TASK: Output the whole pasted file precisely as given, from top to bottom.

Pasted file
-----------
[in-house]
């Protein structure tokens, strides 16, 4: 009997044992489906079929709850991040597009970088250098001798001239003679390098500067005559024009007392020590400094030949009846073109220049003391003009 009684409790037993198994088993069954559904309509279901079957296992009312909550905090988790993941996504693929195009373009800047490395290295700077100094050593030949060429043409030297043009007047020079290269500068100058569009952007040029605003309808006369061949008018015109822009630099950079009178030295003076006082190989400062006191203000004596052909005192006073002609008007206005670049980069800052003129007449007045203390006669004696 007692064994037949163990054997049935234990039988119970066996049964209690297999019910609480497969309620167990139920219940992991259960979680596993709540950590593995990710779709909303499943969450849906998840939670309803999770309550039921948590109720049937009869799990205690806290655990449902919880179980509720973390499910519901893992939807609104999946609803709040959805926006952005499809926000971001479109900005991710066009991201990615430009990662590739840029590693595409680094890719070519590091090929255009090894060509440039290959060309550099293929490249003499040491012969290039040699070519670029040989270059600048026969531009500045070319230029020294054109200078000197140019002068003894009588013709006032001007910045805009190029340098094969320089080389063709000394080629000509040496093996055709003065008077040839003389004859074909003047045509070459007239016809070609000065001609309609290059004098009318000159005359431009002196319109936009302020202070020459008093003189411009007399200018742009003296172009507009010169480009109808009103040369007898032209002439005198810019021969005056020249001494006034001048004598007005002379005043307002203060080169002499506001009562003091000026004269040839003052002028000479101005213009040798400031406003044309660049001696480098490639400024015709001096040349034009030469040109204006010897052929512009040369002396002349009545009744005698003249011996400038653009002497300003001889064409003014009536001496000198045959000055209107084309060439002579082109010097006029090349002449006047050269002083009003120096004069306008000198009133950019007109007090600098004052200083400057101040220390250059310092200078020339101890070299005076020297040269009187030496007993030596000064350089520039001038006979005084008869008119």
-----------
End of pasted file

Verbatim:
[in-house]
């Protein structure tokens, strides 16, 4: 009997044992489906079929709850991040597009970088250098001798001239003679390098500067005559024009007392020590400094030949009846073109220049003391003009 009684409790037993198994088993069954559904309509279901079957296992009312909550905090988790993941996504693929195009373009800047490395290295700077100094050593030949060429043409030297043009007047020079290269500068100058569009952007040029605003309808006369061949008018015109822009630099950079009178030295003076006082190989400062006191203000004596052909005192006073002609008007206005670049980069800052003129007449007045203390006669004696 007692064994037949163990054997049935234990039988119970066996049964209690297999019910609480497969309620167990139920219940992991259960979680596993709540950590593995990710779709909303499943969450849906998840939670309803999770309550039921948590109720049937009869799990205690806290655990449902919880179980509720973390499910519901893992939807609104999946609803709040959805926006952005499809926000971001479109900005991710066009991201990615430009990662590739840029590693595409680094890719070519590091090929255009090894060509440039290959060309550099293929490249003499040491012969290039040699070519670029040989270059600048026969531009500045070319230029020294054109200078000197140019002068003894009588013709006032001007910045805009190029340098094969320089080389063709000394080629000509040496093996055709003065008077040839003389004859074909003047045509070459007239016809070609000065001609309609290059004098009318000159005359431009002196319109936009302020202070020459008093003189411009007399200018742009003296172009507009010169480009109808009103040369007898032209002439005198810019021969005056020249001494006034001048004598007005002379005043307002203060080169002499506001009562003091000026004269040839003052002028000479101005213009040798400031406003044309660049001696480098490639400024015709001096040349034009030469040109204006010897052929512009040369002396002349009545009744005698003249011996400038653009002497300003001889064409003014009536001496000198045959000055209107084309060439002579082109010097006029090349002449006047050269002083009003120096004069306008000198009133950019007109007090600098004052200083400057101040220390250059310092200078020339101890070299005076020297040269009187030496007993030596000064350089520039001038006979005084008869008119």